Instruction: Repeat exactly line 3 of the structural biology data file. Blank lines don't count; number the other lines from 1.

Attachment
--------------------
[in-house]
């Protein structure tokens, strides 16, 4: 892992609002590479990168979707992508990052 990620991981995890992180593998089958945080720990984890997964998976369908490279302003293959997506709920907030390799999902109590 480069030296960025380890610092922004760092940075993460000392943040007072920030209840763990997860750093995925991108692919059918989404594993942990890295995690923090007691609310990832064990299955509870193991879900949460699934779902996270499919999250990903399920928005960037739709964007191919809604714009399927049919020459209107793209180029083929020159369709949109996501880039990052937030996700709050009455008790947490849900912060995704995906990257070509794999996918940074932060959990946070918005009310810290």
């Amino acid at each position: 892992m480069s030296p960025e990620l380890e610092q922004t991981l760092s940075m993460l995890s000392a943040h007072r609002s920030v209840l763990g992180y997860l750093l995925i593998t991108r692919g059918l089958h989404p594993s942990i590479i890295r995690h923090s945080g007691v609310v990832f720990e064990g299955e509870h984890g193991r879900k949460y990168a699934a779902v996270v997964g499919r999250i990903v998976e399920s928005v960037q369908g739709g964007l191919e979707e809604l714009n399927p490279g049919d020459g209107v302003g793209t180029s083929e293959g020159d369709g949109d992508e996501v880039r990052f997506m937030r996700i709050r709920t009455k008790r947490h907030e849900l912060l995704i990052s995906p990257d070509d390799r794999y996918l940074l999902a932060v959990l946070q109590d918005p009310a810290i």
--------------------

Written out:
């Amino acid at each position: 892992m480069s030296p960025e990620l380890e610092q922004t991981l760092s940075m993460l995890s000392a943040h007072r609002s920030v209840l763990g992180y997860l750093l995925i593998t991108r692919g059918l089958h989404p594993s942990i590479i890295r995690h923090s945080g007691v609310v990832f720990e064990g299955e509870h984890g193991r879900k949460y990168a699934a779902v996270v997964g499919r999250i990903v998976e399920s928005v960037q369908g739709g964007l191919e979707e809604l714009n399927p490279g049919d020459g209107v302003g793209t180029s083929e293959g020159d369709g949109d992508e996501v880039r990052f997506m937030r996700i709050r709920t009455k008790r947490h907030e849900l912060l995704i990052s995906p990257d070509d390799r794999y996918l940074l999902a932060v959990l946070q109590d918005p009310a810290i």